While in my master’s program at the University of North Florida, I was trained on how to assess and diagnose clients using the DSM-IV TR and when I moved to New York City in 2014 to complete my master’s degree, my training continued with the new upgrade, the DSM 5. So I have experience in using the DSM IV-TR with the axes classification as well as applicable experience with the new version of the DSM 5 that has adopted the new ICD 10 codes. In working with the DSM 5 that has the ICD 10 codes, I’ve found that there is not much difference given that the population I was working with (adults with dual diagnoses) at the time did not change. However, I do see where there would be some differential diagnoses across the two different versions when assessing women and children (for Depression and Autism) respectively.
In assessing women who present with symptoms of depression and/or anxiety, it is important to rule out Premenstrual Dysphoric Disorder, as many of the symptoms that are present in the Depression and Anxiety Disorders overlap with PDD. When assessing autism in children, improvements in the DSM have made it possible for children who present with milder symptoms to receive a diagnosis that is lower on the spectrum. The same can be said for almost any other diagnosis as the new DSM 5 edition has given clinicians the opportunity to rule out other serious disorders such as Schizophrenia by appropriating labels that are less stigmatizing in nature (i.e. Depression with psychotic features).
The benefit of having a classification system such as the DSM is that it helps streamlines the process and makes communication between clinicians and other helping professionals much easier. When a client in Delaware is assigned a diagnosis of 309.81 and is treated for several weeks but then picks up and moves to Nevada, a psychologist, doctor, nurse, or therapist would know exactly what the diagnosis is and be able to form a case conceptualization of the client based on his previous diagnosis and treatment record. Another benefit that a diagnosis serves to aid in the therapeutic process is that it gives the client a sense of control and power, being able to identify what’s causing him/her distress and then put a name on it. When a client knows that what he/she has been experiencing is a common occurrence in society, it lessens the opportunity for them to feel isolated and increases the chances that they will be able to get the help and support that they need.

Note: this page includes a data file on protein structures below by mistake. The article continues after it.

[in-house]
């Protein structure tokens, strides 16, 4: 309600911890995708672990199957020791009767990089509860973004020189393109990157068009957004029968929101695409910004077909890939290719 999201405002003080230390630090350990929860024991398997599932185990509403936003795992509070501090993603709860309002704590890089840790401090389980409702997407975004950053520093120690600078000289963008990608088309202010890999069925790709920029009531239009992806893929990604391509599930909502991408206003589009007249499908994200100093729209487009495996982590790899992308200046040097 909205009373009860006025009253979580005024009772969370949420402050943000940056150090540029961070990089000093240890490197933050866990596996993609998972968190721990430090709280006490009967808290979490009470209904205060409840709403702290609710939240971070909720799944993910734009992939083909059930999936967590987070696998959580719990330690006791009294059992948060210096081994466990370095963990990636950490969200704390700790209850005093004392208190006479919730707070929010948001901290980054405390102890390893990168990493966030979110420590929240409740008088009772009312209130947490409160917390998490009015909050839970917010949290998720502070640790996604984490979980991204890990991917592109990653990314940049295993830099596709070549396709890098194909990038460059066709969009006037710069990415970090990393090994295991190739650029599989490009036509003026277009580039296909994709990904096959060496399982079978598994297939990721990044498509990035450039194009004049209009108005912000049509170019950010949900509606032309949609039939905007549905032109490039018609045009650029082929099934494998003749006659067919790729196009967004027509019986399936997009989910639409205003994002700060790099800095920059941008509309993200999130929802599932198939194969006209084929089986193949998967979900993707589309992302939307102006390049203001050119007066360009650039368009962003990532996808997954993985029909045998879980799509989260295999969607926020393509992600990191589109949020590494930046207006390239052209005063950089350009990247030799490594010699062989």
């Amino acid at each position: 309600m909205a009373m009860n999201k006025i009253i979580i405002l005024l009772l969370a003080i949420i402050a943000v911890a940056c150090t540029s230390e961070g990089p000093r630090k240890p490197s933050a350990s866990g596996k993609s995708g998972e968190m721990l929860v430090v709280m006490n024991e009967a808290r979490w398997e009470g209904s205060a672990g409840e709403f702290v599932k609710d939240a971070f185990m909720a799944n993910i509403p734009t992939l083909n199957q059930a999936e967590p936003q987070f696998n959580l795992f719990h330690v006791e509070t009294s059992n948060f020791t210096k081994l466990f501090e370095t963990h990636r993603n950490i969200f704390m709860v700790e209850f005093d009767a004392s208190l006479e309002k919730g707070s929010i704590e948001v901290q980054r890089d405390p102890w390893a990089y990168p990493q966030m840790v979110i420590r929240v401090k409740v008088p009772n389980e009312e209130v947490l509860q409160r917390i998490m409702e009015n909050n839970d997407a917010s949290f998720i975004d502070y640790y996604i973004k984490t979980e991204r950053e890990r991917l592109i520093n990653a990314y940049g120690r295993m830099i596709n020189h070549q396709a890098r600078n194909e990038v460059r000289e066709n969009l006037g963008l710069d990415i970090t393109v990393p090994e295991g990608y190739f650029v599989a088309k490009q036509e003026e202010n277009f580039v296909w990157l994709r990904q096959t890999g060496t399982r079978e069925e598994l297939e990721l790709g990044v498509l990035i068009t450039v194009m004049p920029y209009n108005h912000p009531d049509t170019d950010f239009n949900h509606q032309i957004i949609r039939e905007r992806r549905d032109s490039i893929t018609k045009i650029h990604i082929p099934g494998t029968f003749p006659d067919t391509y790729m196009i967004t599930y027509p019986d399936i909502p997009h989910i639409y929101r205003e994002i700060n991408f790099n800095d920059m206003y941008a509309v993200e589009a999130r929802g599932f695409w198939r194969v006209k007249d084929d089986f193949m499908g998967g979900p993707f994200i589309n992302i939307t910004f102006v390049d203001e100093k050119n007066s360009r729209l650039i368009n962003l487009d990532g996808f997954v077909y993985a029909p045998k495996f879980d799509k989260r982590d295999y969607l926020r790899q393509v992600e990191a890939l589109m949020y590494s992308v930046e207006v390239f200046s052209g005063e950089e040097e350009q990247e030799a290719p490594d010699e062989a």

On the contrary, knowing can be just as harmful as not knowing. When a client is assigned a label, it creates the opportunity for him/her to use the label as a crutch. When I was working as a counselor at a residential treatment facility in Florida with a group of sexually reactive young boys, I remember hearing one of them tell a staff member, “I’m bipolar and I can’t control my moods.” It made me question the efficacy of the diagnostic system and take a closer look at its harrowing effects. I witnessed day-by-day, kids getting fed schedule 1 drugs in the name of treatment, which appeared to only have temporary soothing effects for the moment, but with prolonged use have been proven to have some serious adverse psychological and health effects.
So as a clinician who embodies a more holistic approach to mental health, the challenge for me would be incorporating the DSM into a practice that empowers the client and supports an environment of true healing and change as opposed to the traditional protocol that many licensed clinicians find themselves accustomed to in the diagnosis to medication management pipeline. My philosophy is that there is no one-size fits all approach to treating clients of various cultural identities; every individual deserves to be custom treated from the inside out.
Copyright 2016. Danielle Leach All Rights Reserved